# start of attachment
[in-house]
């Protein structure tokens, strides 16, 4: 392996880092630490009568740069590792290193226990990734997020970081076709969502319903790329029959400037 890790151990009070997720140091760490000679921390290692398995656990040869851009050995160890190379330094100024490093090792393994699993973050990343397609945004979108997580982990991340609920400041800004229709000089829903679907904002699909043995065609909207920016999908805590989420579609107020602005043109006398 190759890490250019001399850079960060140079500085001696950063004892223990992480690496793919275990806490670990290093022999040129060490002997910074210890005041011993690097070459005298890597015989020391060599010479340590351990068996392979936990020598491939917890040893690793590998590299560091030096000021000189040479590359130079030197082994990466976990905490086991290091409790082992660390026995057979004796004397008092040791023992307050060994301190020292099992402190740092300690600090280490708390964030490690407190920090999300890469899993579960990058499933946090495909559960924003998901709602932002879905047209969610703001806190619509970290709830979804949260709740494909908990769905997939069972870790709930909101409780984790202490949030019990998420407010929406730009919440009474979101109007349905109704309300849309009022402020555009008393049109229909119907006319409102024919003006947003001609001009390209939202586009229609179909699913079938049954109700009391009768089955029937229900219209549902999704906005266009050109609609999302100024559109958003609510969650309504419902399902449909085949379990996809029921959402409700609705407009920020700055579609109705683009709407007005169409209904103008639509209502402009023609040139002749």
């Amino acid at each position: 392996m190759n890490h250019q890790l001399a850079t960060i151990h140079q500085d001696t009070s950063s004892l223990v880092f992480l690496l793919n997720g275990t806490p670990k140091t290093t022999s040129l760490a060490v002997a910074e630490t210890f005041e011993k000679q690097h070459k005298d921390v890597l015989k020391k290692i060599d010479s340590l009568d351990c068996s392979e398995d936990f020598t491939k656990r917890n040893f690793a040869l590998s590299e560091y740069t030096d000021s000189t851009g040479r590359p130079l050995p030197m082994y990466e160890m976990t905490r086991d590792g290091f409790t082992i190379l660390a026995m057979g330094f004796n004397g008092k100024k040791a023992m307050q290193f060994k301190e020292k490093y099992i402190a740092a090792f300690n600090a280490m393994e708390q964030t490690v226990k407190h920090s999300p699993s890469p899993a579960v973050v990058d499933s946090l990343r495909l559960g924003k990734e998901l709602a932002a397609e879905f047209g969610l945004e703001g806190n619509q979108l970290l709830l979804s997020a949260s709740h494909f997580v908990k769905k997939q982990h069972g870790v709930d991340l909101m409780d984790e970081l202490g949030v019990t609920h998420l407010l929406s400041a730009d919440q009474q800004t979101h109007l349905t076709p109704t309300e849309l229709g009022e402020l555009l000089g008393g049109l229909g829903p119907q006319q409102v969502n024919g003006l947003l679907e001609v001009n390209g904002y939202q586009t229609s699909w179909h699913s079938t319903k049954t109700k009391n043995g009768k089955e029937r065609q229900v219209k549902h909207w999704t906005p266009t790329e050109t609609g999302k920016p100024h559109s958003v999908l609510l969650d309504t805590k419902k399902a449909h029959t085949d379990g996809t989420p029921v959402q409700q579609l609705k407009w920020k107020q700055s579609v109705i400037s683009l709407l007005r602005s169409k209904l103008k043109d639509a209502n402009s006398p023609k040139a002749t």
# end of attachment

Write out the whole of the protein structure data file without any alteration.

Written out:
[in-house]
């Protein structure tokens, strides 16, 4: 392996880092630490009568740069590792290193226990990734997020970081076709969502319903790329029959400037 890790151990009070997720140091760490000679921390290692398995656990040869851009050995160890190379330094100024490093090792393994699993973050990343397609945004979108997580982990991340609920400041800004229709000089829903679907904002699909043995065609909207920016999908805590989420579609107020602005043109006398 190759890490250019001399850079960060140079500085001696950063004892223990992480690496793919275990806490670990290093022999040129060490002997910074210890005041011993690097070459005298890597015989020391060599010479340590351990068996392979936990020598491939917890040893690793590998590299560091030096000021000189040479590359130079030197082994990466976990905490086991290091409790082992660390026995057979004796004397008092040791023992307050060994301190020292099992402190740092300690600090280490708390964030490690407190920090999300890469899993579960990058499933946090495909559960924003998901709602932002879905047209969610703001806190619509970290709830979804949260709740494909908990769905997939069972870790709930909101409780984790202490949030019990998420407010929406730009919440009474979101109007349905109704309300849309009022402020555009008393049109229909119907006319409102024919003006947003001609001009390209939202586009229609179909699913079938049954109700009391009768089955029937229900219209549902999704906005266009050109609609999302100024559109958003609510969650309504419902399902449909085949379990996809029921959402409700609705407009920020700055579609109705683009709407007005169409209904103008639509209502402009023609040139002749």
């Amino acid at each position: 392996m190759n890490h250019q890790l001399a850079t960060i151990h140079q500085d001696t009070s950063s004892l223990v880092f992480l690496l793919n997720g275990t806490p670990k140091t290093t022999s040129l760490a060490v002997a910074e630490t210890f005041e011993k000679q690097h070459k005298d921390v890597l015989k020391k290692i060599d010479s340590l009568d351990c068996s392979e398995d936990f020598t491939k656990r917890n040893f690793a040869l590998s590299e560091y740069t030096d000021s000189t851009g040479r590359p130079l050995p030197m082994y990466e160890m976990t905490r086991d590792g290091f409790t082992i190379l660390a026995m057979g330094f004796n004397g008092k100024k040791a023992m307050q290193f060994k301190e020292k490093y099992i402190a740092a090792f300690n600090a280490m393994e708390q964030t490690v226990k407190h920090s999300p699993s890469p899993a579960v973050v990058d499933s946090l990343r495909l559960g924003k990734e998901l709602a932002a397609e879905f047209g969610l945004e703001g806190n619509q979108l970290l709830l979804s997020a949260s709740h494909f997580v908990k769905k997939q982990h069972g870790v709930d991340l909101m409780d984790e970081l202490g949030v019990t609920h998420l407010l929406s400041a730009d919440q009474q800004t979101h109007l349905t076709p109704t309300e849309l229709g009022e402020l555009l000089g008393g049109l229909g829903p119907q006319q409102v969502n024919g003006l947003l679907e001609v001009n390209g904002y939202q586009t229609s699909w179909h699913s079938t319903k049954t109700k009391n043995g009768k089955e029937r065609q229900v219209k549902h909207w999704t906005p266009t790329e050109t609609g999302k920016p100024h559109s958003v999908l609510l969650d309504t805590k419902k399902a449909h029959t085949d379990g996809t989420p029921v959402q409700q579609l609705k407009w920020k107020q700055s579609v109705i400037s683009l709407l007005r602005s169409k209904l103008k043109d639509a209502n402009s006398p023609k040139a002749t």